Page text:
Wide mentioned this poem to me because he too felt that the world was going to shit (his actual words, unprompted by me) and wanted to acknowledge that the rest of the world could also benefit from a little Aloha spirit, and perhaps they could find it in Maui. Because I was essentially in Maui to find something—happiness, a career direction, volcanoes—this conversation with Wide seemed particularly timely (or maybe it was the Barnum Effect? I’m alright with that, though) and I was happy to find some Aloha somehow.
In addition to the above principles of Aloha, the Spirit also evokes a “collective existence” and “mutual regard and affection without wanting obligation in return.” Part of the reason the world feels like it is going to shit (to me, and in the US at least), is our general lack of community and an over emphasis on the individual. Recently, I started volunteering at United Food Bank (UFB), which serves eastern Arizona; for many people in rural Arizona, food banks provide access to fresh food that they would not be able to purchase otherwise, and thus these services are essential to their livelihoods. According to UFB’s Director of Operations, many of the rural food banks rely exclusively on retired volunteers to run their operations, and many of these volunteers are aging, meanwhile, apparently young people are not volunteering at rates necessary to replace that source of labor. In an ideal world, we as a nation could figure out how to address the institutional factors affecting the reasons many people would need to rely on food banks, as well as the reasons such nonprofits can only afford to operate using volunteer labor, but that’s a separate issue. The point is that people seem to be disjointed from their communities, and if they are accustomed to individualism, they may be less inclined to volunteer and/or collectively address extremely important local and global issues. The Aloha Spirit seems like a much better philosophy for trying to address climate change than doing so as individuals, for example.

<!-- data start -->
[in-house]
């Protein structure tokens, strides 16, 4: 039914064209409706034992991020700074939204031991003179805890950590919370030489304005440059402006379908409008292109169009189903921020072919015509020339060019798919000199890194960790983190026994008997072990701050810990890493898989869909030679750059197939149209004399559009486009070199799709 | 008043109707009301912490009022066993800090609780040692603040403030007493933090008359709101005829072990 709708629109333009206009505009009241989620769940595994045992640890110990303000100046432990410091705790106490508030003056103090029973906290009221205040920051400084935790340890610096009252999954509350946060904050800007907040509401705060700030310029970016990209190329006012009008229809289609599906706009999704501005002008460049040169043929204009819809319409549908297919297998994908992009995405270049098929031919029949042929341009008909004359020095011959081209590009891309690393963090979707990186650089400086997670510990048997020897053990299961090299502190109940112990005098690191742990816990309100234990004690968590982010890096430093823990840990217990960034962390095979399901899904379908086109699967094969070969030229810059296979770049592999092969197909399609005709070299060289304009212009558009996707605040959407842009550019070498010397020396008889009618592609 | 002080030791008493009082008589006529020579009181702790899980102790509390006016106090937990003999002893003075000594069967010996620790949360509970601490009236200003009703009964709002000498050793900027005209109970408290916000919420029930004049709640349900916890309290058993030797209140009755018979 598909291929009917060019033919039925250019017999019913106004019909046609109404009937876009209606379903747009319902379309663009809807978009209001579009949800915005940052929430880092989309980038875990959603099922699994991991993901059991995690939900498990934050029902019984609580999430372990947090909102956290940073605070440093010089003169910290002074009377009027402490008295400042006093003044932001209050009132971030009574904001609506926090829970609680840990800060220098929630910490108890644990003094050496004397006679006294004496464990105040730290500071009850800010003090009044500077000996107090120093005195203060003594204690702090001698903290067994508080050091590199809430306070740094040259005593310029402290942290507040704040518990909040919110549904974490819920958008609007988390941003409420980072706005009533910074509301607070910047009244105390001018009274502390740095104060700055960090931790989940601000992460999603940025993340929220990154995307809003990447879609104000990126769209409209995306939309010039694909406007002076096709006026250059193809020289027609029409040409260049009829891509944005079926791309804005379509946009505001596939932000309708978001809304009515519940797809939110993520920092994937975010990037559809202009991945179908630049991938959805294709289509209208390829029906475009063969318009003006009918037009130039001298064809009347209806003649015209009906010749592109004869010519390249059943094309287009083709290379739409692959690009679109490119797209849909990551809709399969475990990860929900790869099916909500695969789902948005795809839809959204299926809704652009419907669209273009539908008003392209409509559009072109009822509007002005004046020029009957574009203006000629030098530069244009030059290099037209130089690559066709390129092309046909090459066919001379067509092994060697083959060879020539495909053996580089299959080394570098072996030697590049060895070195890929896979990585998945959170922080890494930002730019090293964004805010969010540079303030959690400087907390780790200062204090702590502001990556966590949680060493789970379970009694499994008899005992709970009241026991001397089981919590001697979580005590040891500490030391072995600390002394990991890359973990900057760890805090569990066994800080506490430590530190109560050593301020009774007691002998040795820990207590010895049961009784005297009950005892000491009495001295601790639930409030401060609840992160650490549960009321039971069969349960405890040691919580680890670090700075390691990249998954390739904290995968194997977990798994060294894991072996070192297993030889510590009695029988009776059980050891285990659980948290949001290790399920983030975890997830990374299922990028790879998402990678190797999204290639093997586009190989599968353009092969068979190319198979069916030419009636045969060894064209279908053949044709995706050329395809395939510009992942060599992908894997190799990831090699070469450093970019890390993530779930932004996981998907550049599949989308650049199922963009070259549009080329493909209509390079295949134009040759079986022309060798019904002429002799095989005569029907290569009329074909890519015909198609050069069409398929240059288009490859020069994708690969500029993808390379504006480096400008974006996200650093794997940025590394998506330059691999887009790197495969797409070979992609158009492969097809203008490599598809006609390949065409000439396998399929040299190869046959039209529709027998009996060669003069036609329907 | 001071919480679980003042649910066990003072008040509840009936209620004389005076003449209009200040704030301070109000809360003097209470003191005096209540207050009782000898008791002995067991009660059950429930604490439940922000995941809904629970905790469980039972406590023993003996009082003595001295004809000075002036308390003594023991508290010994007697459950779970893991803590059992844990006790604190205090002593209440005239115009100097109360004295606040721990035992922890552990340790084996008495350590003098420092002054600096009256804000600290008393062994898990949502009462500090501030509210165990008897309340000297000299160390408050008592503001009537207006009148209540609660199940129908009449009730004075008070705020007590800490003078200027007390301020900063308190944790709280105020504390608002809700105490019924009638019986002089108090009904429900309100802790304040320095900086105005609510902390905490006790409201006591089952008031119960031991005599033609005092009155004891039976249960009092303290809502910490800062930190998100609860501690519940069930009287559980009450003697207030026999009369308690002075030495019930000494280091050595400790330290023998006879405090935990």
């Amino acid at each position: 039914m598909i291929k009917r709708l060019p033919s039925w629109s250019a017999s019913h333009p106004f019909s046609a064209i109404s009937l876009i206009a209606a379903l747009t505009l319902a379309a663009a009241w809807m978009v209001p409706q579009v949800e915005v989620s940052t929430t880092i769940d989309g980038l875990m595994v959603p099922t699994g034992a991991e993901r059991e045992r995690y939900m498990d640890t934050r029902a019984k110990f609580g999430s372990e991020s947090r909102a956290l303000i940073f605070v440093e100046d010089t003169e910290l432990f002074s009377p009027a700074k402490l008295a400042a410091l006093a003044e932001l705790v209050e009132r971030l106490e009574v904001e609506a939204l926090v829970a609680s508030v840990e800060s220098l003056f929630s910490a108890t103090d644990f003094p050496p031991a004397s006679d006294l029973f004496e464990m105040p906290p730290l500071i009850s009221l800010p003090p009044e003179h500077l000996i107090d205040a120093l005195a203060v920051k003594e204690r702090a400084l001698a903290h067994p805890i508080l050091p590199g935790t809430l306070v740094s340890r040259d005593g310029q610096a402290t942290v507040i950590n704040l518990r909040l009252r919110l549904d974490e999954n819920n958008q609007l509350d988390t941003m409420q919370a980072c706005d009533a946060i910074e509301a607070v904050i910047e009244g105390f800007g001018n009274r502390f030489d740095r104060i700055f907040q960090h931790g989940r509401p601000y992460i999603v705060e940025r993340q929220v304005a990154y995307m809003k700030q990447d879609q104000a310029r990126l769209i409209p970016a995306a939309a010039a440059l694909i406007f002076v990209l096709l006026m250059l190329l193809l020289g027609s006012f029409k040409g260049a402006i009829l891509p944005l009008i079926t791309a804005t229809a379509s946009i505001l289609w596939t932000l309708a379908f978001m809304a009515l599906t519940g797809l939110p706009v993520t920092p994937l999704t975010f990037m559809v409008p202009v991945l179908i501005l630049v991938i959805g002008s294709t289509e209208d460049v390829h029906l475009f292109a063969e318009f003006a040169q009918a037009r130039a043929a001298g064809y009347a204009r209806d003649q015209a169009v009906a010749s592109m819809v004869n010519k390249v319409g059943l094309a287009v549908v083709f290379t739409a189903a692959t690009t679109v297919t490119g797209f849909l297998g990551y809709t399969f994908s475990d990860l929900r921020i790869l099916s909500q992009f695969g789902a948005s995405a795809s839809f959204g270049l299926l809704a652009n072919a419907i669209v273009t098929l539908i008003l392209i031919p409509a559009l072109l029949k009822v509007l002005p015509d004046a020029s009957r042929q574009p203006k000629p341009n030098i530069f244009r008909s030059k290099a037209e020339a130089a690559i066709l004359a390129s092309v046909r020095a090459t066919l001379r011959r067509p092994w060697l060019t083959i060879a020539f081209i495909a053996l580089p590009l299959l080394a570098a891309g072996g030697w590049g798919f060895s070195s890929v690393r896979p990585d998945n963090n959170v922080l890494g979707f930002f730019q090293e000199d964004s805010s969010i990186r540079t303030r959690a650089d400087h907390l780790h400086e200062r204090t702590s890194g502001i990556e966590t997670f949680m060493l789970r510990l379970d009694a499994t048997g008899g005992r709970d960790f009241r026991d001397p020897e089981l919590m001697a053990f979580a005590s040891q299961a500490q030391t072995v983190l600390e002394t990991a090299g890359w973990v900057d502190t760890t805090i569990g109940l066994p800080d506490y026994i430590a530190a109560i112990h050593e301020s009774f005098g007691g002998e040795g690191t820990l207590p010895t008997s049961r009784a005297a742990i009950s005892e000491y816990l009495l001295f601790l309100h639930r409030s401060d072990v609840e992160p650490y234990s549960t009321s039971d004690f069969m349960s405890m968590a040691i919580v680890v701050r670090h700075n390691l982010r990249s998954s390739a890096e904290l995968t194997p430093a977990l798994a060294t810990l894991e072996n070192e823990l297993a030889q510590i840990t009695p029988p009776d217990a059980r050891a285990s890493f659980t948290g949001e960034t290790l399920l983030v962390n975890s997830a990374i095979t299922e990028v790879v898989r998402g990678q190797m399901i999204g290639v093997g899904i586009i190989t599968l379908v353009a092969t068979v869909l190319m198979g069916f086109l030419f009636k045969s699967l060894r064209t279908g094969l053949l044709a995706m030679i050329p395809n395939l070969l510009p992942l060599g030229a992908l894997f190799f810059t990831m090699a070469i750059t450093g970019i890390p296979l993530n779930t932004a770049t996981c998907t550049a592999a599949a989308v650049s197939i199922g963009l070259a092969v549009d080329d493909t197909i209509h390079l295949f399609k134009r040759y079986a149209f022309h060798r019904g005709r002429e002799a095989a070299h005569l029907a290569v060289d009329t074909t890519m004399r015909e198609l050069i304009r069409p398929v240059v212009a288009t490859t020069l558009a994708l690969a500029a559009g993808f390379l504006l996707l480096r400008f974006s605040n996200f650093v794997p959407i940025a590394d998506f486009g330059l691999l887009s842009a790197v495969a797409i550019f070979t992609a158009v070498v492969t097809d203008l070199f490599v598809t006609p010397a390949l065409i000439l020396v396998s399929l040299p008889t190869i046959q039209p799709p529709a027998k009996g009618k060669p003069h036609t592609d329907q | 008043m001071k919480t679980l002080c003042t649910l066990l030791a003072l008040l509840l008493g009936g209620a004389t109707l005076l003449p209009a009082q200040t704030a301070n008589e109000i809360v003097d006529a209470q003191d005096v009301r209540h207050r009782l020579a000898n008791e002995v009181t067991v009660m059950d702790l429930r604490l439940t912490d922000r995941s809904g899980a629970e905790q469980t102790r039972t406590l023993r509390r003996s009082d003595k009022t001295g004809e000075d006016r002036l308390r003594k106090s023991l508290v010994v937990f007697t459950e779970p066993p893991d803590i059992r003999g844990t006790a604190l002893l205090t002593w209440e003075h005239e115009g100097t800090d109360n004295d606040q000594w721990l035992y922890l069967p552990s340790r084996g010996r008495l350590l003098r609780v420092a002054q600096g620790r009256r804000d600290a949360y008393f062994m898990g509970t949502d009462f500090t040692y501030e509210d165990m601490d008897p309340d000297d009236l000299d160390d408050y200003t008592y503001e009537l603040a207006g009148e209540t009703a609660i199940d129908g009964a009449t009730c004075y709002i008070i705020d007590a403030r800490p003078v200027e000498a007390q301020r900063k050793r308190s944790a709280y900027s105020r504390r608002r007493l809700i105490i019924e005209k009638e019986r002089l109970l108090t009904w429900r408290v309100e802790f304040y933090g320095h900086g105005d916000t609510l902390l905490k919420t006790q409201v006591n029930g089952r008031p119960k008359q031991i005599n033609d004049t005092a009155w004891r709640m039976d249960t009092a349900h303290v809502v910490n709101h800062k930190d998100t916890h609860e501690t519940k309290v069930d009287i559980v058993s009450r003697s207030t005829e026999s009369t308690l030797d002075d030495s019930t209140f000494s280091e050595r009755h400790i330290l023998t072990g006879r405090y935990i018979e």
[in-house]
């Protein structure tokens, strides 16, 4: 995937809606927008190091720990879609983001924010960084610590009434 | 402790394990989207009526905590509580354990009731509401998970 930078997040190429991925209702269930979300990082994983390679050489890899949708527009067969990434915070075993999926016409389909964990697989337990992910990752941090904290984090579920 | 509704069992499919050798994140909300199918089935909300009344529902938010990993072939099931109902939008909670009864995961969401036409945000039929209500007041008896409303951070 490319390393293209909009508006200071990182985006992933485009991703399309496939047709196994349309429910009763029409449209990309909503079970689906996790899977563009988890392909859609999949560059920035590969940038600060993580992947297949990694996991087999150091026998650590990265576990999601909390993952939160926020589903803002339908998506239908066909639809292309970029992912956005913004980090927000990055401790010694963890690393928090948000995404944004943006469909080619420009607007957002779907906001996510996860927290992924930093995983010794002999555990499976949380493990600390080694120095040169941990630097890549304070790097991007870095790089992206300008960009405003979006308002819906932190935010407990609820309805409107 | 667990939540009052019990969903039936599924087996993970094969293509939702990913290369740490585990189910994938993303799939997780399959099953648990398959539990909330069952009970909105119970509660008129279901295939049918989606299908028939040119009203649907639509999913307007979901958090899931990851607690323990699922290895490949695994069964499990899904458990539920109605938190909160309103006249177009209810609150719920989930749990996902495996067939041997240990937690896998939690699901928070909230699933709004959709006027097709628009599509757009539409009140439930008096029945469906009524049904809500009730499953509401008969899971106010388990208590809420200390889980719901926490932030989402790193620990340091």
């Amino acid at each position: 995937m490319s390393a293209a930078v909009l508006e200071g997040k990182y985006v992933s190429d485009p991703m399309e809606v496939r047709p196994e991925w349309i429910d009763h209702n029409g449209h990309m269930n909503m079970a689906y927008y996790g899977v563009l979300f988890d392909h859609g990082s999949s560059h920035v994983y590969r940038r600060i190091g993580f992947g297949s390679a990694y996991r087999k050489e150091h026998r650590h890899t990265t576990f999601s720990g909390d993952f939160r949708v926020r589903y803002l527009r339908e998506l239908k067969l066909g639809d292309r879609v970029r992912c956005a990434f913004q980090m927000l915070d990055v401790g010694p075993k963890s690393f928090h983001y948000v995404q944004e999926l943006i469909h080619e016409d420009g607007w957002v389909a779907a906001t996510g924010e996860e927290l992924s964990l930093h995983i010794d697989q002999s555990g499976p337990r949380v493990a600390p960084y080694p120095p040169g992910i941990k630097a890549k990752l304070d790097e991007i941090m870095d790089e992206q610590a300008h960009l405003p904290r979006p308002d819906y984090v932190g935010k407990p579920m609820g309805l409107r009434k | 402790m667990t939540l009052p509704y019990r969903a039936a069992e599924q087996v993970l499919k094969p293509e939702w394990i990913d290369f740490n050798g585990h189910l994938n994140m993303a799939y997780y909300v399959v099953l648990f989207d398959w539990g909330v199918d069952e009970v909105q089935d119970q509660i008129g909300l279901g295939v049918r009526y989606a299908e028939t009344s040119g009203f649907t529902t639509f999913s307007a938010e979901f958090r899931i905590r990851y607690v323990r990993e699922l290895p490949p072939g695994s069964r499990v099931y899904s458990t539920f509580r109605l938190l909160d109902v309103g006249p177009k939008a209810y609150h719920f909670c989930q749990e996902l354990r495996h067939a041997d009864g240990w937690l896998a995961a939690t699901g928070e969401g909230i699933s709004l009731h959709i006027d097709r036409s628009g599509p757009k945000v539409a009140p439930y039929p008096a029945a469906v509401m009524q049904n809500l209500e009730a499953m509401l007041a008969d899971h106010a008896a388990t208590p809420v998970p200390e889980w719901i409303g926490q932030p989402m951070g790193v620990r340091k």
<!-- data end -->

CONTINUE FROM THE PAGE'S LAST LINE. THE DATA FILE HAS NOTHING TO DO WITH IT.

With Wide’s poetry circling in my head and having just spent an 8-mile hike thinking about the relative brief time of a human’s life in comparison to geologic time (I love volcanoes!), I was able to think more about how to be effective in my own work going forward. I’ve spent the last 15 years trying to work internationally on major issues related to environmental degradation and global food insecurity. And while these topics remain important to me, after listening to Wide (and thanks to conversations with other friends recently, especially about this article), I’m reminded (again) that I might be more effective (and happy) if I just dig into where I’m local, and think about how to, at least minimally, improve the lives of my family, friends, neighbors and others in my community. In other words, finding the Aloha Spirit in Maui was exactly what I needed at this point in my life and career2.
1 Major, major thanks to James for this one. Once he starts his own travel service, I highly recommend his services. His Maui recommendations were so incredibly spot on.
2 More details to come. Stay tuned to the blog for updates on coming adventures!
Any views expressed throughout this webpage reflect my personal opinions and do not represent any of my current our previous institutions.